SINGAPORE - After almost 40 years in politics, 29 of them as an MP, former Workers' Party (WP) chief Low Thia Khiang, 63, says he is stepping down from electoral politics with no regrets.
The man who helmed the WP for 17 years said on Thursday (June 25) that he decided not to stand in the coming election, as he felt his work was done.
As party chief, he had achieved the twin goals he set for himself after taking over from the party's firebrand leader J. B. Jeyaretnam in 2001.
The first was to secure a group representation constituency for the WP, which he did in 2011.
That year, he famously left his long-time Hougang constituency to lead a team to victory in Aljunied GRC, the first and only time an opposition party had won in a GRC.
The second was to renew the ranks of the WP, and hand over to a new generation of younger leaders. Over the years, he made a concerted effort to attract and field younger members in their 30s and 40s. In 2018, Mr Low stepped down as secretary-general, making way for Mr Pritam Singh, 43.
In his first interview since his retirement from electoral politics was announced, Mr Low told The Straits Times and other media: "I hope that the Workers' Party itself has that spirit. The whole organisation's formation and process is important, and not just an individual... I have always maintained that a party cannot depend on just an individual or a few individuals."
It was also the first time that he was speaking to the media after a bad fall at his Upper Thomson home in April left him with traumatic brain injury.
He has since got much better after being discharged from hospital on May 21, and appears none the worse for wear.
But the fall he suffered when on the way to the bathroom left a lasting injury to his olfactory nerve centre, robbing him of his sense of smell and the enjoyment he used to get from a steaming bowl of laksa.
"Laksa has many layers to it, now I can only taste that it is spicy and salty," he said, chuckling.
He was quick to add that it was a small price to pay. "Such a bad fall could have been very very serious, but now I am mostly OK. If I lost my sense of smell, it is a small thing, so be it," added Mr Low who has been given medical leave until July 15.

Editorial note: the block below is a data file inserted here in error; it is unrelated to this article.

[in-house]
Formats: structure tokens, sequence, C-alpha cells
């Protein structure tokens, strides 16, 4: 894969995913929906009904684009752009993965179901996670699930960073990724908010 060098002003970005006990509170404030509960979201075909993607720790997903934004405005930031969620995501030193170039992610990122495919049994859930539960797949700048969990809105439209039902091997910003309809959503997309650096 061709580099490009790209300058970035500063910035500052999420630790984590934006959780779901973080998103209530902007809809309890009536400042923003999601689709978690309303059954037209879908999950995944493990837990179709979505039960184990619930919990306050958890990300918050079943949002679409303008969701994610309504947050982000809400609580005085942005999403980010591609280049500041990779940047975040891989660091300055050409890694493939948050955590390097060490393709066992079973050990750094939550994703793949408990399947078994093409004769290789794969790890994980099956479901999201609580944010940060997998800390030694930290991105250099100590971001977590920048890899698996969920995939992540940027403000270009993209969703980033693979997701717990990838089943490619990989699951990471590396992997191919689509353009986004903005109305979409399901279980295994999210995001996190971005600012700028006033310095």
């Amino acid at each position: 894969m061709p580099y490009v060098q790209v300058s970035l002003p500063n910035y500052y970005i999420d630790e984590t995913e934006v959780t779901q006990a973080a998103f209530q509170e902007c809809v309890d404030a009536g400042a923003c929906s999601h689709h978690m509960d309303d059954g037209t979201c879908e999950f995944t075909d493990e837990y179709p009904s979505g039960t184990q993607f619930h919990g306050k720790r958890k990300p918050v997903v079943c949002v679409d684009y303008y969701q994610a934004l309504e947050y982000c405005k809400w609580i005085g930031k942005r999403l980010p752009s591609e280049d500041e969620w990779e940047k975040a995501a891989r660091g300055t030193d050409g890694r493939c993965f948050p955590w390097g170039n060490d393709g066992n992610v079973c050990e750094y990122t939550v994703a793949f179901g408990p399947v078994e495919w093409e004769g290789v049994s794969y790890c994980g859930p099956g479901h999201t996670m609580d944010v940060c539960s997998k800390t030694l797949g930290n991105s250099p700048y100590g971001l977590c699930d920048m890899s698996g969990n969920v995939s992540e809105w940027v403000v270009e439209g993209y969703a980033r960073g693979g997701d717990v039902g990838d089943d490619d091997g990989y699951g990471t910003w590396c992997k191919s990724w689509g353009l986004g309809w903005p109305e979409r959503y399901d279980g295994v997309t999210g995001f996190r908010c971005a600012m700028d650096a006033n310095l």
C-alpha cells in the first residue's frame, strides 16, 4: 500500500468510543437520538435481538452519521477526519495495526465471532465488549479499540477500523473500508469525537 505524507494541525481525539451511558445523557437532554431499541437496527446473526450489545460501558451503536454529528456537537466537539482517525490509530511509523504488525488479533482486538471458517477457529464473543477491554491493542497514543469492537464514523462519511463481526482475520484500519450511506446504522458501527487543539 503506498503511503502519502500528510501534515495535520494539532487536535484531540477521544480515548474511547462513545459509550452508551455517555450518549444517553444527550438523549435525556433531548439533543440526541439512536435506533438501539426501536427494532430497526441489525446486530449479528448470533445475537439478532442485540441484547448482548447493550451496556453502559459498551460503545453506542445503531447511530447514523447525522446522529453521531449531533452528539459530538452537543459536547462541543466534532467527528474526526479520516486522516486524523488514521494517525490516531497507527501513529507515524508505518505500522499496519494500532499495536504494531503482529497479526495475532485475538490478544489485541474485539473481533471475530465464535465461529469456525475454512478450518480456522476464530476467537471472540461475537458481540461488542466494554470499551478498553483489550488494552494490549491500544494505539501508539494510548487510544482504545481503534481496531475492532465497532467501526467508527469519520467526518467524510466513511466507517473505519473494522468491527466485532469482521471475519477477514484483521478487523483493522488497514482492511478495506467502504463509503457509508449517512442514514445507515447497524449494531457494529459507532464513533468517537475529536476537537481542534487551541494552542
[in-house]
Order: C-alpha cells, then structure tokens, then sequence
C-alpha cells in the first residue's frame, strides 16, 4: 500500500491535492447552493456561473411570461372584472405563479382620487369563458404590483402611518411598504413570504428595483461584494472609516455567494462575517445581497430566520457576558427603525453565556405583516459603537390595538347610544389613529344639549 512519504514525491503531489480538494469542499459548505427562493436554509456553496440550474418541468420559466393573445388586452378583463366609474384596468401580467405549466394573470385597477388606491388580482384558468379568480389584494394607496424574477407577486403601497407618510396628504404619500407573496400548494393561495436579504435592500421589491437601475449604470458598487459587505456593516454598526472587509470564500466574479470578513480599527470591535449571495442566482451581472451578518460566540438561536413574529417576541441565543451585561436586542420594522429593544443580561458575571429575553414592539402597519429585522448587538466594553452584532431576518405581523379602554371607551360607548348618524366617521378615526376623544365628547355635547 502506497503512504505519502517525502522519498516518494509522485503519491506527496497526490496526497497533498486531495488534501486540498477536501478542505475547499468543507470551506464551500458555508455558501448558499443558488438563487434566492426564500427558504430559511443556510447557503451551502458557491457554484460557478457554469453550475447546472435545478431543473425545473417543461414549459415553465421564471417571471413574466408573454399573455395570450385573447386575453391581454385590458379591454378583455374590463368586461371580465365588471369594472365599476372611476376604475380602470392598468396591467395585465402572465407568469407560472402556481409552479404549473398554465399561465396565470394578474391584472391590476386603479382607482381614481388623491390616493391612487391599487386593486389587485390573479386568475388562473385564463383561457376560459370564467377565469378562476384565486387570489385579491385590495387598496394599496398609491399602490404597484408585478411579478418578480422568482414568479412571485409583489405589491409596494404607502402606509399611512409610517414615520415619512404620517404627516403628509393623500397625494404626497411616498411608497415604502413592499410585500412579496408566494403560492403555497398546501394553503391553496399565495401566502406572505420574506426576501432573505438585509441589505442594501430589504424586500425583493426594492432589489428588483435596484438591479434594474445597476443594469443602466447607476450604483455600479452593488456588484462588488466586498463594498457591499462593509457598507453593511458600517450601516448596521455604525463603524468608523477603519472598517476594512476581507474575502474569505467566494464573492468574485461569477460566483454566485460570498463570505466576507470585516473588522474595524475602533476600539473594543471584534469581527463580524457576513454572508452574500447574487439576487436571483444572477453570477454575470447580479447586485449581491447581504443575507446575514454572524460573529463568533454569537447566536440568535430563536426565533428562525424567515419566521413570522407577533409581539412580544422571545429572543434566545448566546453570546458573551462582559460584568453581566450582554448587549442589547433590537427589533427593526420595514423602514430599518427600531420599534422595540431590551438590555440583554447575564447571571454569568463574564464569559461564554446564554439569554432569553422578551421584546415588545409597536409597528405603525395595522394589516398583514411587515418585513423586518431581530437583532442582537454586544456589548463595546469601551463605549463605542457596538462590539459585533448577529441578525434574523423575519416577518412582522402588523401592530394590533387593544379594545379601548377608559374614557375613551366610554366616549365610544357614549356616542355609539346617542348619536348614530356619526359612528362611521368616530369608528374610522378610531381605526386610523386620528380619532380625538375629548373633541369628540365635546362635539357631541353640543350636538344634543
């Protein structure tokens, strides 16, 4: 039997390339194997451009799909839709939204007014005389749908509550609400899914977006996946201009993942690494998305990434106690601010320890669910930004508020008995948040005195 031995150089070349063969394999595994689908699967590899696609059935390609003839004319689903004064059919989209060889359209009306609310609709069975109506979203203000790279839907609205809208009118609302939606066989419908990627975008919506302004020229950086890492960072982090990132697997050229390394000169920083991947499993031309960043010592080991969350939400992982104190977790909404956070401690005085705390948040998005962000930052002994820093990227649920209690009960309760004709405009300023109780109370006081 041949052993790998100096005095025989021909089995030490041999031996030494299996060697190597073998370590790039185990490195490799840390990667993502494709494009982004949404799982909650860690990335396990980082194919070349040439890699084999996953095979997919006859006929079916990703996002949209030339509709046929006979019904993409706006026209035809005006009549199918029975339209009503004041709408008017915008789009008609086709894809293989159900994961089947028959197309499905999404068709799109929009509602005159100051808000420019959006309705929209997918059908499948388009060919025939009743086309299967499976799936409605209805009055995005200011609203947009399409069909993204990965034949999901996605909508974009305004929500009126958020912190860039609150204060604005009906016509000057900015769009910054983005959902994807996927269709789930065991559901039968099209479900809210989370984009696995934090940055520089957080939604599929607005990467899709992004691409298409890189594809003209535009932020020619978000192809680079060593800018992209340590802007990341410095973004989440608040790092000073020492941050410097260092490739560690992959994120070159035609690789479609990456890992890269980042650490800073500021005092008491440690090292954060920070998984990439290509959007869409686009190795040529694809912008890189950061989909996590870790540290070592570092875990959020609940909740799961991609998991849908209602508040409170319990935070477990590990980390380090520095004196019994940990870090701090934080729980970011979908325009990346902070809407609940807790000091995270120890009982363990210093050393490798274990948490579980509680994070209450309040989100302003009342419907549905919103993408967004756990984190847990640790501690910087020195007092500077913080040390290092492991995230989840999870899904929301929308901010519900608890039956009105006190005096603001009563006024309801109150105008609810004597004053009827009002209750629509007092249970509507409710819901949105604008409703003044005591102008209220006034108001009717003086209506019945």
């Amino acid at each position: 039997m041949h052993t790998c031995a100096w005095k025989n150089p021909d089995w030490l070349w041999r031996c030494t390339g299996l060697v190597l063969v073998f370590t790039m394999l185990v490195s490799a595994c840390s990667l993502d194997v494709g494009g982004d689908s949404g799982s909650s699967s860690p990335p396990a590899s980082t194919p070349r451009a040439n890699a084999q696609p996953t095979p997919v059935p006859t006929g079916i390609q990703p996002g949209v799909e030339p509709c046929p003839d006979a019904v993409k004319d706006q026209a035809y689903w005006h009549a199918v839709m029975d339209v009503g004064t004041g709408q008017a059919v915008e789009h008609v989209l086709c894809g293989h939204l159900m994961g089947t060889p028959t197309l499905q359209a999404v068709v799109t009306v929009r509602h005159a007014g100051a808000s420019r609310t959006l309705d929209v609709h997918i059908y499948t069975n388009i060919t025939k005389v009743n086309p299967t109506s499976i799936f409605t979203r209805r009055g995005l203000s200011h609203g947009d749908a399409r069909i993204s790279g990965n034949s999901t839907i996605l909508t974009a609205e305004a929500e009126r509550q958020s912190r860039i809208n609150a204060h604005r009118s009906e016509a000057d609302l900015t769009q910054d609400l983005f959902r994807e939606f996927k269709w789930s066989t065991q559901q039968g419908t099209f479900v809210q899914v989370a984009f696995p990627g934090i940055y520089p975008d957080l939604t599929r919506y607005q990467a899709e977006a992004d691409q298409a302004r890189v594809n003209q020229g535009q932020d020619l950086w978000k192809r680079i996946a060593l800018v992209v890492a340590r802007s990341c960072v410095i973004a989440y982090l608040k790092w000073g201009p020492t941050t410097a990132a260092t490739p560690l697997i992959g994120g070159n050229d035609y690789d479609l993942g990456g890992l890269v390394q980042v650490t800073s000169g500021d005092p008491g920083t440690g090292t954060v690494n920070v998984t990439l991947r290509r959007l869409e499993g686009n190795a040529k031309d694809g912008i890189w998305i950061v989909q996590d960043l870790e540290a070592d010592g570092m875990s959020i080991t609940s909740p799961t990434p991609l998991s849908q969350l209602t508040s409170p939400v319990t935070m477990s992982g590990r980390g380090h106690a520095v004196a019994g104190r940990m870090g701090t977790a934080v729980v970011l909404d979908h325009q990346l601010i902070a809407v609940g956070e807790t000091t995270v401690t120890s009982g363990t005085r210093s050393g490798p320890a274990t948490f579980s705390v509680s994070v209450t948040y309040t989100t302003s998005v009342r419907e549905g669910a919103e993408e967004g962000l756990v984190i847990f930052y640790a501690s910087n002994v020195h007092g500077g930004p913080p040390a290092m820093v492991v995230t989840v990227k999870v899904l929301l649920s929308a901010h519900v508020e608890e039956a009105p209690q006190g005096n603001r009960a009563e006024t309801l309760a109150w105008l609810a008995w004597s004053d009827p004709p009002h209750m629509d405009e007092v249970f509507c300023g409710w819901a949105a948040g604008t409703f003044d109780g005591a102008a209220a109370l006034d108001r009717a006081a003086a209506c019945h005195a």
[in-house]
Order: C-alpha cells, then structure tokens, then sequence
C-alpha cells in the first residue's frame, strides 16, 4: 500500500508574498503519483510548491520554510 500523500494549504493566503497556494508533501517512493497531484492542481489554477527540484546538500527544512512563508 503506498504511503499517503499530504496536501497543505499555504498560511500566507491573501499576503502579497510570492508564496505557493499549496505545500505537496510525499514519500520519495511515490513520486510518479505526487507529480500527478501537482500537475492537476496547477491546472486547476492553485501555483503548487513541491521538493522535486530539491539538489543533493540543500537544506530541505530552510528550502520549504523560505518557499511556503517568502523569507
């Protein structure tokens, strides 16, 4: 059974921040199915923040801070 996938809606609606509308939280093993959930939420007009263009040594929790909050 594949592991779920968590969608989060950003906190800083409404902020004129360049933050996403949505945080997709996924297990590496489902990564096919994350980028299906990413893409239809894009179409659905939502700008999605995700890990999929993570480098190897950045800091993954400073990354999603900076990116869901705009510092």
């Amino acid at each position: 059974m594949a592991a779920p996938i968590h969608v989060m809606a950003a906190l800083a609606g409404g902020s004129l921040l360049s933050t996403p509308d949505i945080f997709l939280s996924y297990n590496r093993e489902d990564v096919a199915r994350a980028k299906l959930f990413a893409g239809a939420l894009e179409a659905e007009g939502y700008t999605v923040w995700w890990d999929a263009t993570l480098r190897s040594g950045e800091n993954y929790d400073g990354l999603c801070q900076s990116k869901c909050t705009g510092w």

Throughout his political career, the Teochew-speaking businessman can be said to have tasted, in Chinese parlance, "sourness, sweetness, bitterness and heat".
His experiences as a student at Nanyang University, which was made to merge with the University of Singapore, and later as a teacher who saw students from poorer backgrounds struggling, left him sour and disillusioned.
It pushed him onto the path of politics, which he felt was the only way to change people's lives.
The WP that he joined in 1982 was more focused on issues like human rights and took a more adversarial approach towards the Government, under Mr Jeyaretnam.
The party then was plagued by the same problems that other opposition parties faced, with infighting and an inability to attract good candidates.
But under Mr Low, who was elected party chief in 2001, it has taken a different direction, focusing on issues of the day and creating a brand of constructive politics that strives to provide a check in Parliament.
In 2011, Mr Low described the WP as a co-driver that would slap the driver, the PAP, if the ruling party were to go off course in governing the country.